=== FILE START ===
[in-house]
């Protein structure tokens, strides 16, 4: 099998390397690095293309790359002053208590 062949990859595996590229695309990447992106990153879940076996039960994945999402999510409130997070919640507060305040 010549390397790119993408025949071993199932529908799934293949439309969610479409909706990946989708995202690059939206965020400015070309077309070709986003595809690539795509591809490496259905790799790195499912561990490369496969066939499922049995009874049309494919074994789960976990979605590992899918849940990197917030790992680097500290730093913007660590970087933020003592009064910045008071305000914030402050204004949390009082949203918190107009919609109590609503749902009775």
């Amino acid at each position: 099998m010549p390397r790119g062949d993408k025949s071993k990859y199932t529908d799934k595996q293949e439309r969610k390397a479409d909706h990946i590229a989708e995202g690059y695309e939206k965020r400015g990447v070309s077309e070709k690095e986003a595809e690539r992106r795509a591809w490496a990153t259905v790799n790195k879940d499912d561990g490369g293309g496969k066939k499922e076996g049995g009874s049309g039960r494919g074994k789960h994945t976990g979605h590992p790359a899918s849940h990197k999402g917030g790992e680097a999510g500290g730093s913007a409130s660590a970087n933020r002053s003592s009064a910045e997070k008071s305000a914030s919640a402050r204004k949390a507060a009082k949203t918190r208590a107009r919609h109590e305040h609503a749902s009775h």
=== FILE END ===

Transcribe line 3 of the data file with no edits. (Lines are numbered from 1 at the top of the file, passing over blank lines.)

């Amino acid at each position: 099998m010549p390397r790119g062949d993408k025949s071993k990859y199932t529908d799934k595996q293949e439309r969610k390397a479409d909706h990946i590229a989708e995202g690059y695309e939206k965020r400015g990447v070309s077309e070709k690095e986003a595809e690539r992106r795509a591809w490496a990153t259905v790799n790195k879940d499912d561990g490369g293309g496969k066939k499922e076996g049995g009874s049309g039960r494919g074994k789960h994945t976990g979605h590992p790359a899918s849940h990197k999402g917030g790992e680097a999510g500290g730093s913007a409130s660590a970087n933020r002053s003592s009064a910045e997070k008071s305000a914030s919640a402050r204004k949390a507060a009082k949203t918190r208590a107009r919609h109590e305040h609503a749902s009775h």